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The S&P 500 was down almost six percent last week and is now eight percent from the high set on January 3. While stock declines are never any fun, the S&P 500 has typically fallen almost fifteen percent intra-year annually. Despite these inevitable intra-year scares, stocks have been higher in forty out of the last fifty-two calendar years.

Even with the recent decline, stocks remain expensive historically on an absolute basis. However, stocks are inexpensive relative to bond yields. Rather than speculate in the short-term movements of prices, which is a fool’s errand, looking at the long-term performance of various asset classes can provide some guidance here.

Rather than the typical investment definition of risk, which measures the volatility of prices, long-term investors should focus on keeping and, better yet, growing purchasing power. Increasing purchasing power involves investing in assets that rise in value quicker than inflation over time. Stocks have provided the highest return since 1928 but have also been subject to the most significant short-term declines.


Stocks have provided the highest annualized after-inflation, also known as real, returns since 1928. In the post-financial crisis era, government bonds have made a meager return over inflation, while cash has lost purchasing power at a quick clip. With inflation running at 7% and likely to stay above 3% in 2022, the 10-year U.S. Treasury at 1.75% and cash at close to 0% seem destined to produce negative real returns. BAA corporate bond yields at 3.6% could outpace inflation, but not at levels near history.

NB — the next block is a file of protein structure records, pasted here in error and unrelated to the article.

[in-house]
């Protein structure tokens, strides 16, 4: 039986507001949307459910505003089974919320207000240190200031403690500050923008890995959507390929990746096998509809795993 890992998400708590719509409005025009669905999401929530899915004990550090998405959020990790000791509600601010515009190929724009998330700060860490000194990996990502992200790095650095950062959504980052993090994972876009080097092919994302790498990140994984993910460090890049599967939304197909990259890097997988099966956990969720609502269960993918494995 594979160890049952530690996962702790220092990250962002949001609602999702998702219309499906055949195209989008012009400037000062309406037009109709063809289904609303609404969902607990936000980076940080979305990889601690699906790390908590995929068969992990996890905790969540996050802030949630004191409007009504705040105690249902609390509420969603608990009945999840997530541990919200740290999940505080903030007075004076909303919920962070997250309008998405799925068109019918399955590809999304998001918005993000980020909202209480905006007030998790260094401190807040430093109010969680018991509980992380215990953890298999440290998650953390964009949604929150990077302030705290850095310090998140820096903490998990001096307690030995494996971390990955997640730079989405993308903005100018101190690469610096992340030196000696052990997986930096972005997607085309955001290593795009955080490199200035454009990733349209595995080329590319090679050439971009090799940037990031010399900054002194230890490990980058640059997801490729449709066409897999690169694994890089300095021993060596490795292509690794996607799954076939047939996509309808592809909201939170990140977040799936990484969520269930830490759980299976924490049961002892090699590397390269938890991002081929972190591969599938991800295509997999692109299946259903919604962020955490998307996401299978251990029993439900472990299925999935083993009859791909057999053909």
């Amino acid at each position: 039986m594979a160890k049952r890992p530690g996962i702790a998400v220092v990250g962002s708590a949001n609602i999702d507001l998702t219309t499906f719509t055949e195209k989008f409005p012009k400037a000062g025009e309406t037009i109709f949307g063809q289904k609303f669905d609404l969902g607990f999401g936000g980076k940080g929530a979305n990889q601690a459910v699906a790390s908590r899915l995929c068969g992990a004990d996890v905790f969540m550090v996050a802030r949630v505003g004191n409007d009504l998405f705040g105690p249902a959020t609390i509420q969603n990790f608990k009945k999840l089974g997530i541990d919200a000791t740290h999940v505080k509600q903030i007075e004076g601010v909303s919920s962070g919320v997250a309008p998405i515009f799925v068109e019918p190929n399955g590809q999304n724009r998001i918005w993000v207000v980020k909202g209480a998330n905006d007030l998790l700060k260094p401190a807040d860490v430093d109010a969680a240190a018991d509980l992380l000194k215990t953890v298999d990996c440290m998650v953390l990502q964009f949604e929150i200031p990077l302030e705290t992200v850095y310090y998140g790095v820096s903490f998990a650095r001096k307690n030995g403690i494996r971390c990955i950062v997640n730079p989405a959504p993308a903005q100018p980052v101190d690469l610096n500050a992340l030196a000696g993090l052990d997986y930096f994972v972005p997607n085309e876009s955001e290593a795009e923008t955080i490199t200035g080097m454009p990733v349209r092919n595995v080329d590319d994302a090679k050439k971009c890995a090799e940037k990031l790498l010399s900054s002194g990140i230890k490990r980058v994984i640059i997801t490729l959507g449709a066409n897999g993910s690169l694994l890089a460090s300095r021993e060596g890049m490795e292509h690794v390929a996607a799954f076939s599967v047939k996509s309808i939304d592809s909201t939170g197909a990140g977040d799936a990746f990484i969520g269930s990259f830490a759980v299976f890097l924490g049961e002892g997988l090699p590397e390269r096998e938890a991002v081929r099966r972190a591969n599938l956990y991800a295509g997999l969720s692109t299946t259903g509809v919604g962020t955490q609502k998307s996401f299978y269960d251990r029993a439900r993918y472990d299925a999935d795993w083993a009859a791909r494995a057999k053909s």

Cash, government bonds, and corporate bonds have never had a negative annualized return over ten-year rolling periods, while stocks have had nominal losses in some 10-year periods. In addition, stocks have lost as much as forty-four percent in one calendar year. Interestingly, when looking at investments through the long-term lens of purchasing power, cash and government bonds have seen more significant declines than stocks! For example, the U.S. 10-year Treasury bond lost thirty-nine percent of its after-inflation value between 1972 and 1981.

Given the long-term history and the current inflation environment, stocks should play an essential role for long-term investors focused on retaining purchasing power. Some allocation to bonds and cash remains appropriate for most families, though. High-quality bonds and cash can provide the cash flow and stability to meet liabilities in the short term, while stocks are just too volatile to be counted on to meet near-term needs. Stocks can certainly decline further, but any pullbacks are likely destined to be an opportunity once enough time has passed. Investors should expect more moderate stock returns going forward, given current valuations and the headwinds from rising yields, though.

Source: Forbes

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